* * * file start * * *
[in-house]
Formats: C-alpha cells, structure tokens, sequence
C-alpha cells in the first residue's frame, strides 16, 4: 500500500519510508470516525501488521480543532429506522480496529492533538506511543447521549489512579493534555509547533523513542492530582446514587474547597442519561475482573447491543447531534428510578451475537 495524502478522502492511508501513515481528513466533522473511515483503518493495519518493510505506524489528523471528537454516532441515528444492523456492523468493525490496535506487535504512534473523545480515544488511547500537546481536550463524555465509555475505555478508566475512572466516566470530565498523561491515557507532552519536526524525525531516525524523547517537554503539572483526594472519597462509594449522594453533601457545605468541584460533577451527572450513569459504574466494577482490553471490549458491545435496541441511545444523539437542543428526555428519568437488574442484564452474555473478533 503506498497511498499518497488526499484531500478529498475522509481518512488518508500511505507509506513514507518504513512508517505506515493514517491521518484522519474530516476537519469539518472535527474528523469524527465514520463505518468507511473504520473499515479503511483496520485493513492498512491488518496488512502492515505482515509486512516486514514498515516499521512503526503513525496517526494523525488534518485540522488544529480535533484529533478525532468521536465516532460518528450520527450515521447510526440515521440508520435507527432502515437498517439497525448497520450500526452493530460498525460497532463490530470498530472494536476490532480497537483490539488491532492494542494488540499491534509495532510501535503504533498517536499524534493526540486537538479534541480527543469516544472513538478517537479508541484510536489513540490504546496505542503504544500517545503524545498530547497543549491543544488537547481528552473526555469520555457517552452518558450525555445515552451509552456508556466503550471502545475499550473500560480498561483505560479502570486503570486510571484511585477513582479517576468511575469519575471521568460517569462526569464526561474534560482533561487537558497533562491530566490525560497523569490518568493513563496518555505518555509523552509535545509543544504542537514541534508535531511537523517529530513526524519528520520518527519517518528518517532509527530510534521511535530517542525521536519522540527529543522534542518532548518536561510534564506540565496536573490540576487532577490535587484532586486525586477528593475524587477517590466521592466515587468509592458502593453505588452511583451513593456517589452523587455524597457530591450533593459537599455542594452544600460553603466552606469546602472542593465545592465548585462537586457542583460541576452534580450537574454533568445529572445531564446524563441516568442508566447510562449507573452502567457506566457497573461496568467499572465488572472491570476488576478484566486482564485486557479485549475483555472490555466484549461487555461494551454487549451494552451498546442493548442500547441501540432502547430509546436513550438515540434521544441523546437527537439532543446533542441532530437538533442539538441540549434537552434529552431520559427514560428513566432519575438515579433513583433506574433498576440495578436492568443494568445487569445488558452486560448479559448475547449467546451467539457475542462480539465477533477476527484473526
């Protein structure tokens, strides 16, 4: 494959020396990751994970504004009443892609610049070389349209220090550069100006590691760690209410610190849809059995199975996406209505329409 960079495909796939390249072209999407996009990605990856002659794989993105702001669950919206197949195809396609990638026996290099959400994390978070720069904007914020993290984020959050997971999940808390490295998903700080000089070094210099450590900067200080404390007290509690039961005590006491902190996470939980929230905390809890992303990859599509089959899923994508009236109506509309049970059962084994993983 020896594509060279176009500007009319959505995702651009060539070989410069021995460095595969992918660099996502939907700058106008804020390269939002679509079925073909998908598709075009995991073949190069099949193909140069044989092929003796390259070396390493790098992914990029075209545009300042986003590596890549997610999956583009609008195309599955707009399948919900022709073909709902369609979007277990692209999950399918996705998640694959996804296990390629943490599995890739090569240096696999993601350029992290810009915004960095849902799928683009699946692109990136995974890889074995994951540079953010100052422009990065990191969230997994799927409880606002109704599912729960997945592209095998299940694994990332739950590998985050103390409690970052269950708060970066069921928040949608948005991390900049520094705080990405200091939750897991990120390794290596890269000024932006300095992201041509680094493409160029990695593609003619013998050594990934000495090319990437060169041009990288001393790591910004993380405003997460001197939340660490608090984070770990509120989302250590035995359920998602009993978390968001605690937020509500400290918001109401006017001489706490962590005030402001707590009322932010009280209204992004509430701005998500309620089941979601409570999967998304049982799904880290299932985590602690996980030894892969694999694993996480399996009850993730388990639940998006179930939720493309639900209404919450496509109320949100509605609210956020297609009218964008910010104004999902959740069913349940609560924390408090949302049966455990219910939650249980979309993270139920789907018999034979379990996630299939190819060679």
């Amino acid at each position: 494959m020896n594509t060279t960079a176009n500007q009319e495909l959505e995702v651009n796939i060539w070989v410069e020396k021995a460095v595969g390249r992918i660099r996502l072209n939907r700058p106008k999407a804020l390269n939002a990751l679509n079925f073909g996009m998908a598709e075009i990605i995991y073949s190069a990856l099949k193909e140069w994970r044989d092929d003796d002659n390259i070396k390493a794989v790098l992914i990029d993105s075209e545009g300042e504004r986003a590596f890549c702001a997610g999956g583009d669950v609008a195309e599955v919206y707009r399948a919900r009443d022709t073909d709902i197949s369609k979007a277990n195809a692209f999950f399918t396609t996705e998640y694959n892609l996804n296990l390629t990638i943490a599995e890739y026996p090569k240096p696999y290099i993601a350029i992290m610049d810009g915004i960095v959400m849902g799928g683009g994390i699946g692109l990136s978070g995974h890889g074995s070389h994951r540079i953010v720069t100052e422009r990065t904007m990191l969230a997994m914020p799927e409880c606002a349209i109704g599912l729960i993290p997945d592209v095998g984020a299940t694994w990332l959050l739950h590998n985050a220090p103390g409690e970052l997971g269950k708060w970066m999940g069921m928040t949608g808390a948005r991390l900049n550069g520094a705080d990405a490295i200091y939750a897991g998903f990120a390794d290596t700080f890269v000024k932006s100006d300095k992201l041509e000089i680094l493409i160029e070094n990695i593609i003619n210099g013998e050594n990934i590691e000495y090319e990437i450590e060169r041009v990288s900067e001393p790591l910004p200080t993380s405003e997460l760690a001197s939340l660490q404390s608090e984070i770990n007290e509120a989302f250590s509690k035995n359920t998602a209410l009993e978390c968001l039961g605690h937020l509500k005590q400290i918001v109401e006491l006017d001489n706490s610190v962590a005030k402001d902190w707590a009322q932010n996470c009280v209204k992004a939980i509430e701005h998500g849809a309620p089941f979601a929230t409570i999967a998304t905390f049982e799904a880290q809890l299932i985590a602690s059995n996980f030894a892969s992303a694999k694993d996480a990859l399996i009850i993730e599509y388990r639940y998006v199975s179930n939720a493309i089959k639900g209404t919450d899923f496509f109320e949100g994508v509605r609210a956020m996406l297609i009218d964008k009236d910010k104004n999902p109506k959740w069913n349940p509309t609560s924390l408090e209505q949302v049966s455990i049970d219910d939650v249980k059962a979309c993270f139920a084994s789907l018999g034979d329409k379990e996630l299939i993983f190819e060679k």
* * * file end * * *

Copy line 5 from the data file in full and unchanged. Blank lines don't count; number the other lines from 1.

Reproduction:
């Amino acid at each position: 494959m020896n594509t060279t960079a176009n500007q009319e495909l959505e995702v651009n796939i060539w070989v410069e020396k021995a460095v595969g390249r992918i660099r996502l072209n939907r700058p106008k999407a804020l390269n939002a990751l679509n079925f073909g996009m998908a598709e075009i990605i995991y073949s190069a990856l099949k193909e140069w994970r044989d092929d003796d002659n390259i070396k390493a794989v790098l992914i990029d993105s075209e545009g300042e504004r986003a590596f890549c702001a997610g999956g583009d669950v609008a195309e599955v919206y707009r399948a919900r009443d022709t073909d709902i197949s369609k979007a277990n195809a692209f999950f399918t396609t996705e998640y694959n892609l996804n296990l390629t990638i943490a599995e890739y026996p090569k240096p696999y290099i993601a350029i992290m610049d810009g915004i960095v959400m849902g799928g683009g994390i699946g692109l990136s978070g995974h890889g074995s070389h994951r540079i953010v720069t100052e422009r990065t904007m990191l969230a997994m914020p799927e409880c606002a349209i109704g599912l729960i993290p997945d592209v095998g984020a299940t694994w990332l959050l739950h590998n985050a220090p103390g409690e970052l997971g269950k708060w970066m999940g069921m928040t949608g808390a948005r991390l900049n550069g520094a705080d990405a490295i200091y939750a897991g998903f990120a390794d290596t700080f890269v000024k932006s100006d300095k992201l041509e000089i680094l493409i160029e070094n990695i593609i003619n210099g013998e050594n990934i590691e000495y090319e990437i450590e060169r041009v990288s900067e001393p790591l910004p200080t993380s405003e997460l760690a001197s939340l660490q404390s608090e984070i770990n007290e509120a989302f250590s509690k035995n359920t998602a209410l009993e978390c968001l039961g605690h937020l509500k005590q400290i918001v109401e006491l006017d001489n706490s610190v962590a005030k402001d902190w707590a009322q932010n996470c009280v209204k992004a939980i509430e701005h998500g849809a309620p089941f979601a929230t409570i999967a998304t905390f049982e799904a880290q809890l299932i985590a602690s059995n996980f030894a892969s992303a694999k694993d996480a990859l399996i009850i993730e599509y388990r639940y998006v199975s179930n939720a493309i089959k639900g209404t919450d899923f496509f109320e949100g994508v509605r609210a956020m996406l297609i009218d964008k009236d910010k104004n999902p109506k959740w069913n349940p509309t609560s924390l408090e209505q949302v049966s455990i049970d219910d939650v249980k059962a979309c993270f139920a084994s789907l018999g034979d329409k379990e996630l299939i993983f190819e060679k």